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The family of John A. Tory, a groundbreaking lawyer-turned-business executive, is donating $3-million to the University of Toronto to fund scholarships for students pursuing the school’s coveted combined law and business degree.

The Tory family’s gift helps makes one of the most expensive graduate programs in the country more affordable, and based on merit, the university says. Over four years, students spend $174,000 in tuition to earn a master’s in business administration and a law degree. The new scholarships range from $20,000 to $40,000 annually and are available to at least four students.

“This gift is all about access,” said Susan Christoffersen, dean of the the the University of Toronto’s Rotman School of Management, in an interview. The program attracts between 15 and 20 students each year. Ms. Christoffersen said: “These scholarships will ensure the best and brightest of students can take part in the program, based on their merit.”

Mr. Tory, who died in 2011 at the age of 81, was a central figure in Canadian law and business for six decades. He and his twin brother, James, graduated from the Toronto university’s first law school class and joined their father’s firm in 1951.

They helped build a partnership, now known as Torys LLP, that ranks among the country’s dominant corporate law firms. In 1973, Mr. Tory left to work for one of his clients, as president of the Thomson family’s holding company, Woodbridge Co. Ltd. He played a central role in shaping Thomson Reuters Corp. Woodbridge owns The Globe and Mail.

Mr. Tory also advised entrepreneurs such as Ted Rogers, founder of the telecom company that bears his name.

“My father was something of a pioneer in successfully incorporating his legal background into a business role, and we’re pleased to honour his legacy with this gift,” said John H. Tory, his son and the former mayor of Toronto, president of the media and cable divisions of Rogers Communications Inc. and Canadian Football League commissioner.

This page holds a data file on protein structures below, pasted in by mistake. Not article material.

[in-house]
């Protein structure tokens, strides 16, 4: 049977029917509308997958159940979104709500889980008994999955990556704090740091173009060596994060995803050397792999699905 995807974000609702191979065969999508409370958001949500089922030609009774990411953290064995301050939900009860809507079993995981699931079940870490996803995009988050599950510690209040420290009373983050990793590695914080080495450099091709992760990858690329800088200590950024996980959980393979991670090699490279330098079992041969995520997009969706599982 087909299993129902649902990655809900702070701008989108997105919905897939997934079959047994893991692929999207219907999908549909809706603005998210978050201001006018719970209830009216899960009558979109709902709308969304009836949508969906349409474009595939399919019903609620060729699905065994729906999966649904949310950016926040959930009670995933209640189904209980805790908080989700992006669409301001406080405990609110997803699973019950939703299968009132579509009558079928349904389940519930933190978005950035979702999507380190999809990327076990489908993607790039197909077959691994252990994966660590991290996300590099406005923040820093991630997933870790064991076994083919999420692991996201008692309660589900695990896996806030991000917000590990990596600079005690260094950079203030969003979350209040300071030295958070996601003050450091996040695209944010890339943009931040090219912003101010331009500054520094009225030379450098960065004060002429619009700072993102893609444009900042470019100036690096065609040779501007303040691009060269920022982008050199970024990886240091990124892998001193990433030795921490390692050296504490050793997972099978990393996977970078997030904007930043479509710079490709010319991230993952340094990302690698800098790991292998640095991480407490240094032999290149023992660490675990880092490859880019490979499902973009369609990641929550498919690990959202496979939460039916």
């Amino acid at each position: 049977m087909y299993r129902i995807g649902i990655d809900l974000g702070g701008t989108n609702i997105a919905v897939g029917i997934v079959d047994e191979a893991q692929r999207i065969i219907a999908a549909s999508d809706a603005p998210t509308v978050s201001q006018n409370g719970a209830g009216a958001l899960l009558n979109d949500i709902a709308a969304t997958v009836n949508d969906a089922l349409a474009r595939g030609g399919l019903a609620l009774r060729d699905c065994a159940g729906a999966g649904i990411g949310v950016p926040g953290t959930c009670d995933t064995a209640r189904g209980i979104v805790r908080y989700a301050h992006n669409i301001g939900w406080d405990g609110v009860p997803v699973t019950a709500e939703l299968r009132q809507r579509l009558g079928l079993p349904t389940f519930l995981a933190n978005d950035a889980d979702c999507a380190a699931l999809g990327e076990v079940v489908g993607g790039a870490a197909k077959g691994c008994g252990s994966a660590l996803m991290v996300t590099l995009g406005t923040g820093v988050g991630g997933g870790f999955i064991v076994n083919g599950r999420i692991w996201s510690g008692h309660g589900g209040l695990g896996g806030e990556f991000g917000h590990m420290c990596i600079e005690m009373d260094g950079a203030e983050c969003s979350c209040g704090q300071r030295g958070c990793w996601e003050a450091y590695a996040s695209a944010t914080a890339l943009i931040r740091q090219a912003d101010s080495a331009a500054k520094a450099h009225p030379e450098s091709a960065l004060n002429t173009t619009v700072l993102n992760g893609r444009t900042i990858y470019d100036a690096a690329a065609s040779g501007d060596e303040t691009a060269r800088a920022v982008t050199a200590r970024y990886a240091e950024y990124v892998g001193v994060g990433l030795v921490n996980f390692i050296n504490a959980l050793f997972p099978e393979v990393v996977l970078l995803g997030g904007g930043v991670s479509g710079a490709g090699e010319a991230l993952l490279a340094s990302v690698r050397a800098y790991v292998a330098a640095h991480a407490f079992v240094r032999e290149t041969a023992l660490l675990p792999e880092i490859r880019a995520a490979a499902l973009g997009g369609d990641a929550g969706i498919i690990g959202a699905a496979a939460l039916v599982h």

“Since its inception, a JD/MBA degree has propelled the career trajectories of its graduates,” says Jutta Brunnée, dean of the University of Toronto’s law faculty, in a press release. “We are so grateful to the John A. Tory family for this generous gift.”

Graduates of the joint program include Joanna Rotenberg, president of personal investing at Fidelity Investments, eBay Canada head Andrea Stairs, former Canada Pension Plan Investment Board chief executive officer Mark Wiseman, and Cornell Wright, president of Wittington Investments Ltd., the Weston family’s holding company.

The Tory family donation will also fund an annual University of Toronto lecture on new approaches and trends in tax law

“Our father was an early leader in bringing together law and business. He took joy in both, and he was accomplished in both disciplines,” said Jennifer Tory, his daughter and a former executive at Royal Bank of Canada, in a press release. “So it is fitting that we honour him by supporting two places of excellence in these disciplines.”

Editor’s note: A previous version of this article incorrectly reported the sum of the Tory family's donation. This version has been updated.

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